When it comes to nutrition New Year’s resolutions, setting measurable, tangible goals gives you structure and lets you know when to celebrate successes along the way. Rather than merely resolving to “eat better” in the coming year, how about incorporating some of these nutrition New Year’s resolutions into your day-to-day diet?
1. Eat Breakfast:
You probably don’t need me to remind you that you wouldn’t drive your car without putting gas in the tank, but the comparison is a cliche for good reasons. Starting your day with a balanced mix of protein and complex carbs can boost energy, metabolism, concentration, productivity, and help curb overeating at lunch. If a hearty morning meal sounds overwhelming, start with something simple like a piece of fruit, a handful of nuts, or a hard-boiled egg. A few of my favorites: sprouted-grain toast with avocado and an egg, oatmeal with ground flax and peanut butter, and plain Greek yogurt with chia seeds and fresh fruit.
2. Have Vegetables at Lunch and Dinner:
This is a great way to up your veggie intake by helping you gradually train yourself to make the green stuff a habit. You’ll automatically get in more filling fiber, plus nourishing vitamins and minerals to help you feel and look your best. Make a Pinterest board for inspiration.
3. Spice Up Your Cooking:
Give the salt shaker a rest and experiment with turmeric, cinnamon, ginger, chili powder, rosemary, oregano, thyme, sage, and other herbs and spices. The powerful compounds provide all kinds of health benefits along with the flavor. Win-win situation.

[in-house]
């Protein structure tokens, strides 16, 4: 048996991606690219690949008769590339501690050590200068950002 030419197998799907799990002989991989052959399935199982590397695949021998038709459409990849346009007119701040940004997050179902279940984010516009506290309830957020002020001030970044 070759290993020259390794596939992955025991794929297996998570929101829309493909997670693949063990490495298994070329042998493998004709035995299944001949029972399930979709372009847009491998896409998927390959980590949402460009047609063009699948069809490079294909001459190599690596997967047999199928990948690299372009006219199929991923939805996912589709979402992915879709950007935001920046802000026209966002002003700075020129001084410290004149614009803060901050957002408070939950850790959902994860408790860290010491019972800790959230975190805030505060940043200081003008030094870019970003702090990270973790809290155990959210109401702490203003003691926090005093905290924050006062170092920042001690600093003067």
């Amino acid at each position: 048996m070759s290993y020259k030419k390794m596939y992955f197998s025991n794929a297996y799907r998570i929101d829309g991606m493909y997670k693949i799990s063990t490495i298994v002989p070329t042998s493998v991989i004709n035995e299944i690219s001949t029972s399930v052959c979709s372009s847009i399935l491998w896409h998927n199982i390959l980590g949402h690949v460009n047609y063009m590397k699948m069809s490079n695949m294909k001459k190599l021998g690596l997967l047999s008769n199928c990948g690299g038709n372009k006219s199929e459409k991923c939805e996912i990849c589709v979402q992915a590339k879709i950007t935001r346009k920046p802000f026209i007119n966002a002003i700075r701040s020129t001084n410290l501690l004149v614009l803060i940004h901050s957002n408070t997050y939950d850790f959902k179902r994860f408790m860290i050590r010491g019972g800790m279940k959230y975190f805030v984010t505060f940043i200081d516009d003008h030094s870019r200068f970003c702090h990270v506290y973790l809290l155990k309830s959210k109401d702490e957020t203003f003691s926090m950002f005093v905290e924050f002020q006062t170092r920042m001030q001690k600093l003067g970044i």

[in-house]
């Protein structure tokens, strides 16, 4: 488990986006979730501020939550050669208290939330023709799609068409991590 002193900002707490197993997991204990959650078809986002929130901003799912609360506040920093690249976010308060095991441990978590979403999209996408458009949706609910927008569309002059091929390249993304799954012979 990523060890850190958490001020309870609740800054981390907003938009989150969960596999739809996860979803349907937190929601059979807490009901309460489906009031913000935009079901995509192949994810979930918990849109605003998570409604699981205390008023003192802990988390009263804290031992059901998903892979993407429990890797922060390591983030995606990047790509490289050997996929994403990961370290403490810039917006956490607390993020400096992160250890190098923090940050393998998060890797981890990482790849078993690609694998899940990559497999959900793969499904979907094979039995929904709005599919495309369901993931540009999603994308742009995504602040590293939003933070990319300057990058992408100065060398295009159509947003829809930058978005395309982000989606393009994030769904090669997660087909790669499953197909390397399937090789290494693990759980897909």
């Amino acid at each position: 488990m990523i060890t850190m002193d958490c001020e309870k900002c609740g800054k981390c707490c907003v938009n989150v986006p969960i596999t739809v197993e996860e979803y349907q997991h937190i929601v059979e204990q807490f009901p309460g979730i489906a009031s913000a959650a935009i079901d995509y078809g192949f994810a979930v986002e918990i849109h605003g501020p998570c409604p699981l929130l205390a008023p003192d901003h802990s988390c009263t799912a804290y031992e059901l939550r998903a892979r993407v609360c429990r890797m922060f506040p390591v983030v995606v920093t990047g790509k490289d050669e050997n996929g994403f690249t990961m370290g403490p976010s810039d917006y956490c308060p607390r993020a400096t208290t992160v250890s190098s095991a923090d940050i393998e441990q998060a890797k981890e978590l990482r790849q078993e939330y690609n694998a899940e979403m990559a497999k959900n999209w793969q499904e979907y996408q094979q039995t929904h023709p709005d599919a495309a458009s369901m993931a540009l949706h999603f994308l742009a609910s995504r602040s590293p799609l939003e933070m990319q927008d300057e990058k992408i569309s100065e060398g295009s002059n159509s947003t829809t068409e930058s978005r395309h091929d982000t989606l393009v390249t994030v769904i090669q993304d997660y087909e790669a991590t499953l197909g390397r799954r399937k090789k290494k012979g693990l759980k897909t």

4. Eat More Seeds:
Pumpkin, sunflower, hemp, flax, and chia seeds are just a few examples of ways to get more fiber and healthy fats into your diet. These little nutrition powerhouses are packed with vitamins and minerals to boost your immune system and make your hair shine and your skin glow. They’re also great source of plant-based protein. Add to salads, grain dishes, yogurt, smoothies, or as an oatmeal or cereal topping. They’re also great as a substitution for croutons when you’re eating soup.
5. Eat More Beans:
Beans, peas, and lentils are a great source of vegetarian protein, and they also provide filling fiber. For example, a half cup serving of cooked chickpeas will give you 8 grams protein and 6 grams fiber. The complex carbs in beans break down slowly, promoting stable blood sugar and long-lasting energy.
What are your nutrition New Year’s resolutions?
By Jessica Cording, MS, RD, CDN, a registered dietitian and writer in NYC. She blogs at Keeping It Real Food.